In this episode of Market Foolery, Chris Hill and Bill Barker take a look at some of what's going on in the market. Topics include:

  • Encouraging guidance from a much-adored packaged-foods conglomerate.
  • A longtime high performer joins a growing list of companies to withdraw guidance.
  • Another conglomerate issues junk-rated debt.
  • Tobacco stocks and box office news.

To catch full episodes of all The Motley Fool's free podcasts, check out our podcast center. To get started investing, check out our quick-start guide to investing in stocks. A full transcript follows the video.

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This video was recorded on March 31, 2020.

Chris Hill: It's Tuesday, March 31st. Welcome to MarketFoolery. I'm Chris Hill, joining me today, Bill Barker. Thanks for being here.

Bill Barker: Thanks for having me.

Hill: And "by here," I mean your home, because obviously, we're social distancing and all of that. At some point I'll just stop telling people, because I think we're going to be doing this for a while. So, this seems as good a day as any to just say, "Yeah, we're ... " Because it's the last day of the quarter; we're wrapping up Q1, and it is the worst quarter since 1987, so good riddance Q1.

Barker: Yeah, not a lot of fun out there. And next quarter promises, in many ways, to be even worse, so we've got that going for us.

Hill: [laughs] You're saying that 90 days from now I'm going to be saying, "Uh, it's the last day of Q2 and it's the worst quarter since the last one we just had?"

Barker: Well, not in terms of the movement of stock prices, I don't expect it to outduel this quarter for the price of stocks, but I think there are other categories in which the Q1 is expected to be worse, and that's why the stock market is down so muc, it is a mechanism for looking forward and the near-term looks very challenging. Second quarter numbers projections are, you know, call it, sort of, GDP off 15%. I can find plenty of people to estimate it's going to be worse than that, and some that estimate it will be around there or little better, but you know, pencil that one in for the moment.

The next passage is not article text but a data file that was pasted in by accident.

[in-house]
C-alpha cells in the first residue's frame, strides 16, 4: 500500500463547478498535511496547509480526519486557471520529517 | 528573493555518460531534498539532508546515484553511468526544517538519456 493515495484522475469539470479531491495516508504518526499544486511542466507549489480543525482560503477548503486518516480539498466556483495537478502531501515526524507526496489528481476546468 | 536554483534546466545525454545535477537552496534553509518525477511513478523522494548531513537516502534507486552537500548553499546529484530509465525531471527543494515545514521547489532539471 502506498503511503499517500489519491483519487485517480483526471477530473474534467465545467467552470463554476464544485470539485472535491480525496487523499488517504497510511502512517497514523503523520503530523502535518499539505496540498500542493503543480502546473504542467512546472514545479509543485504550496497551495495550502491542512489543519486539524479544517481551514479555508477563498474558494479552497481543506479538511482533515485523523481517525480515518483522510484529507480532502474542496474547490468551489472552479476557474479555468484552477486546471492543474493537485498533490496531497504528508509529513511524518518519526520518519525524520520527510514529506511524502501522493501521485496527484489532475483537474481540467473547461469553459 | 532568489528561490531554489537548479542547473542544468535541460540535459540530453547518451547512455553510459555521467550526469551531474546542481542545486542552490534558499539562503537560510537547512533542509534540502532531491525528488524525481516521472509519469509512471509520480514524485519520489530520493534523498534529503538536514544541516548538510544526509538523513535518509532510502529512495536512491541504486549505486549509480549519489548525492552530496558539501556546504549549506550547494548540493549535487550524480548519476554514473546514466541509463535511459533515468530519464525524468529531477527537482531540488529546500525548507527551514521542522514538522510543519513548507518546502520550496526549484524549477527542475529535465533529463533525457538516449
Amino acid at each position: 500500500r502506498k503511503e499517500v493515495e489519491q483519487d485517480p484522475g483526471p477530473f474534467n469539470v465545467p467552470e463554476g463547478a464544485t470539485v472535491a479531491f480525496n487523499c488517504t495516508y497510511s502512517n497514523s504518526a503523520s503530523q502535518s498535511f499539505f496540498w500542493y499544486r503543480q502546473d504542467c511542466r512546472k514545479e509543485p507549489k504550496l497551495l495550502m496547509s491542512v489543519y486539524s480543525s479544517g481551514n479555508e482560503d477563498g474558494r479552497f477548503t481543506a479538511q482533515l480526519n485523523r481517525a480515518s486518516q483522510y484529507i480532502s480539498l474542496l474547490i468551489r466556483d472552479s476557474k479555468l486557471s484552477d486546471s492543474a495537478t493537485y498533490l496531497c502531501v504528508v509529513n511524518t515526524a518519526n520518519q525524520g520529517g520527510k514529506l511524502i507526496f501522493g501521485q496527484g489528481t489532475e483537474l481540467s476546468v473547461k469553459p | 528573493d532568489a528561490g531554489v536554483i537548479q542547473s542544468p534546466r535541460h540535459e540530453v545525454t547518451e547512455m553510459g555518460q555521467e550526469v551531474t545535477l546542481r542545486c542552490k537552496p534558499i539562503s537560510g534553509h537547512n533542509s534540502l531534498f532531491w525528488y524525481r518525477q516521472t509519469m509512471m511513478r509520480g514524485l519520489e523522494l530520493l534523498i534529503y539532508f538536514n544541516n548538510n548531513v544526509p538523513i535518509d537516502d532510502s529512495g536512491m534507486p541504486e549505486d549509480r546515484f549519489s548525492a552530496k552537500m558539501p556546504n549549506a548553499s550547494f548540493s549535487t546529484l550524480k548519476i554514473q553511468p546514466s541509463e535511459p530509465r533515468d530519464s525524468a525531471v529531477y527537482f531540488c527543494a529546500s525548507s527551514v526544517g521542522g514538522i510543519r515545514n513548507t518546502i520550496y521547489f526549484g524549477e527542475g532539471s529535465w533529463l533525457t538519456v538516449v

Hill: Well, let's get to some of the news today and it's a lot of food news today. Starting first-and-foremost with Conagra Brands (CAG -0.84%), they came out with their third quarter report. Profits and revenue were a little lower than expected but their guidance for the full fiscal year was pretty encouraging and I think that's why shares of Conagra are up about 5% today.

Barker: Yeah. Now, the fiscal year is three quarters finished and one quarter to go, and so they are projecting the next quarter, specifically, to be pretty good. And for their March numbers, I think the retail business -- you want to take a guess at how much consumer retail business was up, and they have a lot of brands that you would know and love: Orville Redenbacher's, Slim Jim, Duncan Hines.

Hill: Yeah, Duncan Hines, Healthy Choice, Hunt's tomato sauce. I mean, this is one of those conglomerates where chances are you've got at least one Conagra Brands product, if not more, in your kitchen or pantry.

Barker: Yes. And you grew up with a lot of them too. So, anyway, the brand's retail sales expected to be up 50% domestically from March. And that sounds amazing, that's going to be offset by the business side, which is going to be off by a similar amount, but they are much more of a consumer retail sales business than supplier to larger businesses.

Hill: Yeah, I mean, this is, I think, kind of encouraging. And I don't own shares of Conagra Brands, but again, [laughs] as I continue to look to the public markets for any sign of encouragement, whether it's macro or just on a company-by-company basis, this was good to see.

Barker: Yeah, I mean, they're getting the benefit of people being stuck at home. We're in our homes doing this for a reason and we have, I'm sure, stocked up, and the house is more full of food than typical. And some things have been hoarded, not that they're in the business of the kinds of things that get hoarded, but they are selling a lot of things that last, and so people are buying more of those things which are non-perishable and on-hand in case they're stuck and simply can't get food delivered for some reason or they want to space-out their trips to the grocery store as much as possible, all that is aggregating to Conagra's benefits today. You know, it's not really going to change the business long term. So, today's catch up, sort of, replaces some of the weakness that the stock has seen, but, you know, it's been more close to flat over the last six months of the year than most other things that you can think of.

Hill: We can add Domino's (DPZ -0.05%) to the list of companies that have withdrawn fiscal guidance; and not unexpected when you consider their business, their business model. And there are just way too many X-factors. And shares of Domino's are down about 6% today. This is one of those great businesses that I don't own shares of and, I'm not going to lie, there's a part of me that would love to see Domino's stock get knocked down another 20% on top of this. In the same way that Starbucks falling from the mid-$80s to, I think, the mid-$50s or maybe the high-$50s, provided an entry point for a lot of people. Domino's down today, selfishly I'd love to see it drop more.